The Sliding Scale of Dying

It's cheaper to live and, it turns out, die in Tacoma. If there's a burial plan in your near future, the complete works will cost you as comparatively little as $1,997 down in University Place and as much as $8,315 in Bellevue. And that's just with your basic casket, says John Eric Rolfstad, Executive Director of People's Memorial Association of Seattle, the non-profit cremation society. His group's 2009 price survey - "Shop before you drop" - compiled a list of services and costs from 226 funeral homes across the state. The survey detected an even larger swing in cremation prices - from $549 in University Place to $3,944 in Bellevue, a 700 percent difference.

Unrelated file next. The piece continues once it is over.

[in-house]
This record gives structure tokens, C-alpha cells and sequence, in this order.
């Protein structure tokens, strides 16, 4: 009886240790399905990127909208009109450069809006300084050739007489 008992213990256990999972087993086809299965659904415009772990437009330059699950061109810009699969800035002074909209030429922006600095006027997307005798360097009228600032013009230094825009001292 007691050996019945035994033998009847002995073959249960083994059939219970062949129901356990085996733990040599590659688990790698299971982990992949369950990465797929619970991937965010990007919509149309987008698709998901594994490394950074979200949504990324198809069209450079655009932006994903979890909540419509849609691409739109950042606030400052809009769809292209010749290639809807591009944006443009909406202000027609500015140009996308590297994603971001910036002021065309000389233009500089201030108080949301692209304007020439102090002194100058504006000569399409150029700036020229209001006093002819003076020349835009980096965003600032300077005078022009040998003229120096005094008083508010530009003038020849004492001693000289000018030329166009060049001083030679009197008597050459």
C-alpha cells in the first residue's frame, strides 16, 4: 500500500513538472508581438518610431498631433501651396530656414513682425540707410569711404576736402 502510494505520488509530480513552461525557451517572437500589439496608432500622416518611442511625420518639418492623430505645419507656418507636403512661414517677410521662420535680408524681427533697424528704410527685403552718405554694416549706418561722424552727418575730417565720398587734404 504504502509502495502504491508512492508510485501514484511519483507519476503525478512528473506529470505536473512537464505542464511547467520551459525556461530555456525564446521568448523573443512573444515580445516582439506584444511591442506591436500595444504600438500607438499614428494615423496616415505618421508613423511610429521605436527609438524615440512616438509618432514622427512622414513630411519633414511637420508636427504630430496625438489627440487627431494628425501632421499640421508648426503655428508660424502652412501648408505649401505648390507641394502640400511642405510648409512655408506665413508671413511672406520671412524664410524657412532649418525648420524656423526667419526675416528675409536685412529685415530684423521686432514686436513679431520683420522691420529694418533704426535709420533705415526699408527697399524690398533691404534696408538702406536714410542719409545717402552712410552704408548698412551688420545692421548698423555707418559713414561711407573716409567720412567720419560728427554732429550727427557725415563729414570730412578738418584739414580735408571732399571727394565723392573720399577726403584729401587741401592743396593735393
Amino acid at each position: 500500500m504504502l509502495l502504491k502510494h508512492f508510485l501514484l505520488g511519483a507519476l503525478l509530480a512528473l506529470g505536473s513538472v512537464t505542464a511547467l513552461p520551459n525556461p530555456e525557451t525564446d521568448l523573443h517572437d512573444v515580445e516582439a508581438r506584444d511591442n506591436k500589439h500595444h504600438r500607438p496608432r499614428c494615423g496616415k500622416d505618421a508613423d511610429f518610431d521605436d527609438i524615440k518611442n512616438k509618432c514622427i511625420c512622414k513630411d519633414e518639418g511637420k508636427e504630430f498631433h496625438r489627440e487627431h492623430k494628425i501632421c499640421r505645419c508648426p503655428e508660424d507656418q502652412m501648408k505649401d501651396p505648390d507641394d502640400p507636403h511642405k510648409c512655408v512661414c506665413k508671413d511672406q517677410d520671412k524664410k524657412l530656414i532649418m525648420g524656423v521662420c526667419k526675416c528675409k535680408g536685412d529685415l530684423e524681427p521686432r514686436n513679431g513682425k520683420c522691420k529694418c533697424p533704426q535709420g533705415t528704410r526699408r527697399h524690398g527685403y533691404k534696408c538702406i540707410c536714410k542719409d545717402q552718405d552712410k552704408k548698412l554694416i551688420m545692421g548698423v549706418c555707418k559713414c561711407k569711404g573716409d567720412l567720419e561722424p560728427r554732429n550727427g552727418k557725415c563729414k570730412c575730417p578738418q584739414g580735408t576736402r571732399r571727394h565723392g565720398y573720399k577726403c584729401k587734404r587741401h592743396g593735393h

The average price for simple cremation across the state is $1,593; a complete funeral with basic casket averages $4,172, excluding cemetery costs. Thing is, says Rolfstad, most people choose a funeral home because it's close to where they live, or they knew someone who used the same mortuary. "The funeral industry is able to defy the basic laws of economics because of our society's aversion to dealing with death," he notes. As SW reported three years ago, some funeral homes sell burial plans much like high-pressure dealers sell new cars; and, now and then, graveyards are known to double-up their bodies: In Renton one memorable day, two families who'd never met peered across the grave of their sons, realizing for the first time the cemetery had secretly buried both in the same grave.

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